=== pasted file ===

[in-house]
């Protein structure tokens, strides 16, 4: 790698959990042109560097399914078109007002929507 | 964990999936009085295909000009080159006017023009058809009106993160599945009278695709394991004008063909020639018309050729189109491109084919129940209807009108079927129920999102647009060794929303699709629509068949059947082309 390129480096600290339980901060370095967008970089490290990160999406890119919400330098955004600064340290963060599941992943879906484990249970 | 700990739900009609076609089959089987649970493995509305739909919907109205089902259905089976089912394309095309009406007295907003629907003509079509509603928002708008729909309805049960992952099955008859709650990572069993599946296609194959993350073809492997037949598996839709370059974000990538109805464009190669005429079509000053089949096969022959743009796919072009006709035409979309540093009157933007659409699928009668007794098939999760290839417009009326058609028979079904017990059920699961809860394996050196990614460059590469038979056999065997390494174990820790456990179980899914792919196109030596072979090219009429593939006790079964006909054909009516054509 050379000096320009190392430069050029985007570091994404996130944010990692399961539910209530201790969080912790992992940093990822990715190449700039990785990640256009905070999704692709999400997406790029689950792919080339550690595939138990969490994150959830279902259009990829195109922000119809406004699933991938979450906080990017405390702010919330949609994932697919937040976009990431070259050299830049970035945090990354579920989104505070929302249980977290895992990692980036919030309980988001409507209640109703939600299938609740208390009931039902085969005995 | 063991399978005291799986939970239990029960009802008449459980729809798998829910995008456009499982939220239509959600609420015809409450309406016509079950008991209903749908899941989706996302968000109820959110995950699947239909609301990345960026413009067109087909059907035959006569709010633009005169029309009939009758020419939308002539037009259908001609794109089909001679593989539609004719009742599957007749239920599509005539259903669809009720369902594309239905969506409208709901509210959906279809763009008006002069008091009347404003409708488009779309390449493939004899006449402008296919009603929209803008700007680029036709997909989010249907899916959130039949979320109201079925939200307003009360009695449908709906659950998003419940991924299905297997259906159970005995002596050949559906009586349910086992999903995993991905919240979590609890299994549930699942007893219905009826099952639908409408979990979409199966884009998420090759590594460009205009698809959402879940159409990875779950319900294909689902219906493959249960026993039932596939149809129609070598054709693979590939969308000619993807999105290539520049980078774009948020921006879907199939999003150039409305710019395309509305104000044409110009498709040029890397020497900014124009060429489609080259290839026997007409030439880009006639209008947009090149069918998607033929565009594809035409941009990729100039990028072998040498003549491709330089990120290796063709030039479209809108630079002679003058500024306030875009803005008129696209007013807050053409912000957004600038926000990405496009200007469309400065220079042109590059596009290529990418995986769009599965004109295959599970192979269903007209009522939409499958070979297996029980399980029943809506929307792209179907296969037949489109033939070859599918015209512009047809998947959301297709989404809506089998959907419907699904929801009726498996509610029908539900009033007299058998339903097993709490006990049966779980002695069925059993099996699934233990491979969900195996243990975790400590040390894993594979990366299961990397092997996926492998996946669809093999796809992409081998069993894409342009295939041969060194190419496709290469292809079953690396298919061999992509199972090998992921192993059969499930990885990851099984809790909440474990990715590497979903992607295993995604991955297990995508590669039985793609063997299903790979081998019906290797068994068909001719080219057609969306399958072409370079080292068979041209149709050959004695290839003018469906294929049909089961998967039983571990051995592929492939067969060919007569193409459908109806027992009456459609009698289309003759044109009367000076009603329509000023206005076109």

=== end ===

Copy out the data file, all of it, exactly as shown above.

[in-house]
């Protein structure tokens, strides 16, 4: 790698959990042109560097399914078109007002929507 | 964990999936009085295909000009080159006017023009058809009106993160599945009278695709394991004008063909020639018309050729189109491109084919129940209807009108079927129920999102647009060794929303699709629509068949059947082309 390129480096600290339980901060370095967008970089490290990160999406890119919400330098955004600064340290963060599941992943879906484990249970 | 700990739900009609076609089959089987649970493995509305739909919907109205089902259905089976089912394309095309009406007295907003629907003509079509509603928002708008729909309805049960992952099955008859709650990572069993599946296609194959993350073809492997037949598996839709370059974000990538109805464009190669005429079509000053089949096969022959743009796919072009006709035409979309540093009157933007659409699928009668007794098939999760290839417009009326058609028979079904017990059920699961809860394996050196990614460059590469038979056999065997390494174990820790456990179980899914792919196109030596072979090219009429593939006790079964006909054909009516054509 050379000096320009190392430069050029985007570091994404996130944010990692399961539910209530201790969080912790992992940093990822990715190449700039990785990640256009905070999704692709999400997406790029689950792919080339550690595939138990969490994150959830279902259009990829195109922000119809406004699933991938979450906080990017405390702010919330949609994932697919937040976009990431070259050299830049970035945090990354579920989104505070929302249980977290895992990692980036919030309980988001409507209640109703939600299938609740208390009931039902085969005995 | 063991399978005291799986939970239990029960009802008449459980729809798998829910995008456009499982939220239509959600609420015809409450309406016509079950008991209903749908899941989706996302968000109820959110995950699947239909609301990345960026413009067109087909059907035959006569709010633009005169029309009939009758020419939308002539037009259908001609794109089909001679593989539609004719009742599957007749239920599509005539259903669809009720369902594309239905969506409208709901509210959906279809763009008006002069008091009347404003409708488009779309390449493939004899006449402008296919009603929209803008700007680029036709997909989010249907899916959130039949979320109201079925939200307003009360009695449908709906659950998003419940991924299905297997259906159970005995002596050949559906009586349910086992999903995993991905919240979590609890299994549930699942007893219905009826099952639908409408979990979409199966884009998420090759590594460009205009698809959402879940159409990875779950319900294909689902219906493959249960026993039932596939149809129609070598054709693979590939969308000619993807999105290539520049980078774009948020921006879907199939999003150039409305710019395309509305104000044409110009498709040029890397020497900014124009060429489609080259290839026997007409030439880009006639209008947009090149069918998607033929565009594809035409941009990729100039990028072998040498003549491709330089990120290796063709030039479209809108630079002679003058500024306030875009803005008129696209007013807050053409912000957004600038926000990405496009200007469309400065220079042109590059596009290529990418995986769009599965004109295959599970192979269903007209009522939409499958070979297996029980399980029943809506929307792209179907296969037949489109033939070859599918015209512009047809998947959301297709989404809506089998959907419907699904929801009726498996509610029908539900009033007299058998339903097993709490006990049966779980002695069925059993099996699934233990491979969900195996243990975790400590040390894993594979990366299961990397092997996926492998996946669809093999796809992409081998069993894409342009295939041969060194190419496709290469292809079953690396298919061999992509199972090998992921192993059969499930990885990851099984809790909440474990990715590497979903992607295993995604991955297990995508590669039985793609063997299903790979081998019906290797068994068909001719080219057609969306399958072409370079080292068979041209149709050959004695290839003018469906294929049909089961998967039983571990051995592929492939067969060919007569193409459908109806027992009456459609009698289309003759044109009367000076009603329509000023206005076109």